Less than a minute since his introduction as a substitute, the Colombian forward picked the ball up out wide and drove towards the penalty area. He taunted Villa's new signing Emi Buendia and evaded the Argentine effortlessly with a quick shimmy onto his favoured right foot, before unleashing a curling effort at goal, his target being the top right corner.
A pin drop could be heard as the ball flew goalwards. The noise as it clattered the far post was as clear and clean as any. But as the net finally bulged, you wouldn't even have been able to hear your own thoughts over the raucous pandemonium that Watford's third goal of the afternoon induced in the stands at Vicarage Road.
It was their first match in front of a full home crowd since their 3-0 dispatching of champions-elect Liverpool in late February 2020, and it could not have gone much better for the Hornets. Cucho's sublime strike came after two first-half goals from debutant forward Emmanuel Dennis and wing menace Ismaila Sarr, so it all but sealed victory on Watford's return to Premier League football after a year down in the Championship. The match ended 3-2 as the visitors clawed back goals through John McGinn and Danny Ings.
But, in the 17-and-a-half months between the Liverpool and Villa matches, Vicarage Road had been empty, fans kept away from the terraces to reduce the spread of Covid-19 in the UK.
In the final five home games of the 2019/20 season, in which Watford were eventually relegated, as well as all 23 of their Vicarage Road outings in the Championship promotion campaign, the Hornets were forced to ply their trade in front of no supporters whatsoever — not physically, at least.
Which only makes their home form over that period all the more remarkable.
They failed to win in just four of their home league assignments in 2020/21, thus emerging victorious from 19 out of 23 Vicarage Road outings, a record which supplied the foundations for their immediate return to the top flight. Having 59 points on the board from home matches alone ensured that an altogether average record in away games — eight wins, eight draws, seven losses — would suffice for automatic promotion.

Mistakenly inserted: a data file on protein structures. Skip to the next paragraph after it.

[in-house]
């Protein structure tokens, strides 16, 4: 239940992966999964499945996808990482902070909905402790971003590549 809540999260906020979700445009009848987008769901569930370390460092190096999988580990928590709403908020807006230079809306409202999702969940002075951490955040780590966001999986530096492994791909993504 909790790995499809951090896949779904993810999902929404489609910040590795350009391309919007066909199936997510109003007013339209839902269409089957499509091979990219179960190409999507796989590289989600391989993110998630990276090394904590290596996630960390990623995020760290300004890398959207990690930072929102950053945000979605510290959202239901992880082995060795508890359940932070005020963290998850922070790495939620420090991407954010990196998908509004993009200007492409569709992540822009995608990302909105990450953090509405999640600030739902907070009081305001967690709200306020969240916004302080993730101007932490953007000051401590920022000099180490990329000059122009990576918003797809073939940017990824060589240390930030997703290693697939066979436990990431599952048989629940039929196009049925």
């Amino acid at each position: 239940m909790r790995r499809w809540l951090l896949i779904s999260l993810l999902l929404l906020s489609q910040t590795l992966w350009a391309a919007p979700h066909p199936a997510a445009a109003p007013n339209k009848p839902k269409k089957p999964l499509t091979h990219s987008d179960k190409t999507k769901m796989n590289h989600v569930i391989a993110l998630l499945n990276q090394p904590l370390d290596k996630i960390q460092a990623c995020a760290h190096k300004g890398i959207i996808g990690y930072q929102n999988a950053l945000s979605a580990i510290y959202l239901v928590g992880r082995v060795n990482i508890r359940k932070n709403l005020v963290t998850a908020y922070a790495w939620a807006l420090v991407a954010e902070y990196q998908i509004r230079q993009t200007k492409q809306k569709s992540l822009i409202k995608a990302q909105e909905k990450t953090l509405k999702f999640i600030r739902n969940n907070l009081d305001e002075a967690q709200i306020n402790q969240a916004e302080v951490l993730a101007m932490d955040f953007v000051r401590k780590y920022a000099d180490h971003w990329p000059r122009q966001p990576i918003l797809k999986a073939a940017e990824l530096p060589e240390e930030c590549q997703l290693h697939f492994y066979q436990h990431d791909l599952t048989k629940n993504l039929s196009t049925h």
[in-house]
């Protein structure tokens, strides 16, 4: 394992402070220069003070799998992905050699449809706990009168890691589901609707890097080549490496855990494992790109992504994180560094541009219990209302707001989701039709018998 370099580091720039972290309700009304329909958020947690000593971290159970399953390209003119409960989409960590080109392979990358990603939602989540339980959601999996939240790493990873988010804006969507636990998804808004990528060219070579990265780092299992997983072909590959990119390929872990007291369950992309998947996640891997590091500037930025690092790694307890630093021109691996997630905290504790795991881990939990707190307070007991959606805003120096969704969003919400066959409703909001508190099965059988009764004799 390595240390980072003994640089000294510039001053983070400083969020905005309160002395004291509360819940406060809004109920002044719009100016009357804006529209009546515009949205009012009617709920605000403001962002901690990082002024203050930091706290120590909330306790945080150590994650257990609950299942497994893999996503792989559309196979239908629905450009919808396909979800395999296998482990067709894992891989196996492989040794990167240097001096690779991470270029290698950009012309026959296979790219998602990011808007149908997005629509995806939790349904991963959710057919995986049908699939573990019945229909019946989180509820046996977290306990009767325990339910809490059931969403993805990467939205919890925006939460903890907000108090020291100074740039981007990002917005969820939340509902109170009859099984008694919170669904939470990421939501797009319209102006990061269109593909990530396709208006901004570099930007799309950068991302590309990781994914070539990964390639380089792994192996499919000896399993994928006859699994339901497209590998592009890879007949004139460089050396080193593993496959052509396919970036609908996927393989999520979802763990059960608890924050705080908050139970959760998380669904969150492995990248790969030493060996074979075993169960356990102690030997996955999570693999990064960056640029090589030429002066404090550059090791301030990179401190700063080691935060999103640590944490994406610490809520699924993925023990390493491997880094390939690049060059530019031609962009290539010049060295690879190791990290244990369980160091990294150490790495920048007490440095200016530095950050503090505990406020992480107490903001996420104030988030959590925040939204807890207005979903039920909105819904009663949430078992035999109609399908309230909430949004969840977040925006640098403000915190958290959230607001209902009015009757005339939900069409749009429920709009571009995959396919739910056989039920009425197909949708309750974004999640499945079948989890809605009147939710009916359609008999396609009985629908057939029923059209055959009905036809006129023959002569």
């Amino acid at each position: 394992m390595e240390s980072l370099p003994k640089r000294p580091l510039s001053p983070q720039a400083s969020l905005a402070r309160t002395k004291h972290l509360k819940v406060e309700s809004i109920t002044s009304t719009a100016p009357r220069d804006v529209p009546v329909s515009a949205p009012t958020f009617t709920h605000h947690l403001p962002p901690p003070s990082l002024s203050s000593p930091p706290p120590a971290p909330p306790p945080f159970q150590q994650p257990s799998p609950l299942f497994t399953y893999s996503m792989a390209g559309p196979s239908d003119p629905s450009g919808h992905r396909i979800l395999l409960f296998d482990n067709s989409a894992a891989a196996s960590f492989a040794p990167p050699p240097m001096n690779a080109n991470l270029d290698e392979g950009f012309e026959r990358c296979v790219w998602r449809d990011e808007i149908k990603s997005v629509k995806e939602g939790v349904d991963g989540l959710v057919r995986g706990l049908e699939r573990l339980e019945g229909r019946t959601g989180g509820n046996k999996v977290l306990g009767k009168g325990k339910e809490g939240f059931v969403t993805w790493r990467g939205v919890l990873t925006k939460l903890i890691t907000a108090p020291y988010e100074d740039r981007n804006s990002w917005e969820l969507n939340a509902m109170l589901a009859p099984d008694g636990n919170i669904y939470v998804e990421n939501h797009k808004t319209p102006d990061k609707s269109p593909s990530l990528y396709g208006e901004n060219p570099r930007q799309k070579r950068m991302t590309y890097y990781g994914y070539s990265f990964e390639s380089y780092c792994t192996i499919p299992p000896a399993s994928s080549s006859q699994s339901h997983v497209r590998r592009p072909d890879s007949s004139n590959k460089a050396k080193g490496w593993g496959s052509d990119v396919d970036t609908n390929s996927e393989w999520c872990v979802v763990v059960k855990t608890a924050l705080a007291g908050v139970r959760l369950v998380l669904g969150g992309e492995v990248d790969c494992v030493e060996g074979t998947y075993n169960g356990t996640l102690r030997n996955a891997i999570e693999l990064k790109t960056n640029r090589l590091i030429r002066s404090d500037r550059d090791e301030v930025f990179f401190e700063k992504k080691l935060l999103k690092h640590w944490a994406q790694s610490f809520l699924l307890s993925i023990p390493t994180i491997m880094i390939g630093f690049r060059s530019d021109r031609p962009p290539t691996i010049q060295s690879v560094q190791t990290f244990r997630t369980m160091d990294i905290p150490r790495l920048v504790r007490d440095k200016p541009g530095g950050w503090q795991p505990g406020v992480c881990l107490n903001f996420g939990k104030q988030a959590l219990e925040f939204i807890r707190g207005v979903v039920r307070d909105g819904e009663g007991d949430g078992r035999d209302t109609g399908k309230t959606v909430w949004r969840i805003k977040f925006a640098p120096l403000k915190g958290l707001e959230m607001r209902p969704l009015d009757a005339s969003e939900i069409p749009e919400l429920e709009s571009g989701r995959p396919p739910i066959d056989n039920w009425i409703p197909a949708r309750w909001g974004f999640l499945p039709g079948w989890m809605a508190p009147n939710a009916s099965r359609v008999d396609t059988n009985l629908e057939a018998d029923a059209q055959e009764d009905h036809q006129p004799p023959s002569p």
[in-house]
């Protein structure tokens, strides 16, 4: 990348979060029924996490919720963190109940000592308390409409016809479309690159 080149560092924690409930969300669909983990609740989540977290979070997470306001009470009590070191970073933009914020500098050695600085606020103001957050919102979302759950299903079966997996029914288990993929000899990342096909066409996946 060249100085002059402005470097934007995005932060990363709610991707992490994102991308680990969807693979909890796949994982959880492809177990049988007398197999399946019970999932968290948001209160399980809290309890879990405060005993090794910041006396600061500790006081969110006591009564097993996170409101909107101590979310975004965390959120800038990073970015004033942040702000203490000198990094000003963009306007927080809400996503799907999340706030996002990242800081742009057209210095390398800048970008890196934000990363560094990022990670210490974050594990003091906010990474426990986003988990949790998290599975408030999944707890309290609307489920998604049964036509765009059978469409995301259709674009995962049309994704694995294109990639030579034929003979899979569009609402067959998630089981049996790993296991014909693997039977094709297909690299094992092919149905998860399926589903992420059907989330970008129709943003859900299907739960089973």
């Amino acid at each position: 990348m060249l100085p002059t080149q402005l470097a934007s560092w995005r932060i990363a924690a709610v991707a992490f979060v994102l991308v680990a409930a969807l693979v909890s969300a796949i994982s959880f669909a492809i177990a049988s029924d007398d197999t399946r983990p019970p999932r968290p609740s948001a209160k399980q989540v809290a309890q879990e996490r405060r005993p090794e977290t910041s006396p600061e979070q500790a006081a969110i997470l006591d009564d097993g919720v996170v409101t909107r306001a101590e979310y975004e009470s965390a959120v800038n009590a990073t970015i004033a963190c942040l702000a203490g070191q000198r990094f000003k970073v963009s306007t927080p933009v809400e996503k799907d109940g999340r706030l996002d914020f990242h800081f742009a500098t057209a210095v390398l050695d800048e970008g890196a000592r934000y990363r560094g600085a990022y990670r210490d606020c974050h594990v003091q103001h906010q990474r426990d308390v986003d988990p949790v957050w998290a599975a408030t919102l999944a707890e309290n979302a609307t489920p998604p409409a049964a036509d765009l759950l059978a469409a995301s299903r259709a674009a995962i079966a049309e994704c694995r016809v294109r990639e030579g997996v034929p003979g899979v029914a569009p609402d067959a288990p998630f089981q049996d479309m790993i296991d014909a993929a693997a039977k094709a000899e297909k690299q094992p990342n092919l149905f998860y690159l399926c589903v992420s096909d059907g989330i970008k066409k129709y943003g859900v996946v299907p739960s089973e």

Watford's practical invincibility on home turf was all the more crucial in the run-in towards the end of last season. Those nine consecutive home wins — which in turn buoyed the team to improve their form on the road — allowed the Hornets to keep pace with and eventually overtake their main rivals for automatic promotion, Brentford and Swansea City, putting them in the driving seat and generating such momentum that they never looked likely to fall away.
Fans look back at victories such as those over Reading and Millwall (that which mathematically secured promotion) as pivotal moments in dictating the club's fate and direction. Those were days when, in spite of the stadium being empty, Watford still found a way to make decisive use of their home advantage.
Somehow they had visibly summoned the energy of the fans even though they weren't there. Could this have been down to the motivational skills of the infectiously positive head coach Xisco Muñoz? Very possibly. But nonetheless, as the weeks and months without losing at home accumulated, the Hornets and their supporters believed more and more in their sense of invincibility at Vicarage Road.
Few would have predicted, or could have expected, Watford to carry this record on into the Premier League but, on Saturday, that's just what they did. The victory over Villa made it ten home league wins in a row, and by the time they face Wolverhampton Wanderers in their next Vicarage Road fixture on 11 September, it will have been seven months and ten days since they dropped points at their own ground. That is no mean feat.
It's clear that maintaining their positive home form will be crucial in Watford's bid to beat the drop this season. The top flight puts newly promoted sides through some pretty gruelling, ruthless away games — with the Etihad Stadium, Anfield, Old Trafford and Stamford Bridge to visit, among many others — but any opponent feels an awful lot more beatable in the comfort of warm, familiar surroundings.
Watford have a number of purely footballing assets that stand them in good stead this season: there's their defence, which last season was one of the best the Championship has ever witnessed, with just 30 goals conceded in the 46 matches; there's the frightening pace and guile of Sarr; and new signings such as Dennis, Juraj Kucka and Peter Etebo — all of whom registered superb debut showings on Saturday — as well as the yet-to-feature Imran Louza, Josh King and Danny Rose will surely all play crucial roles over the course of this nascent campaign.
But Watford's home form is now so impressive that it has become an equally tangible weapon, one that they must do their absolutely best to keep hold of at all costs if they are to survive.
And with fans back in the Vicarage Road stands, the Hornets will hope and believe they can do just that.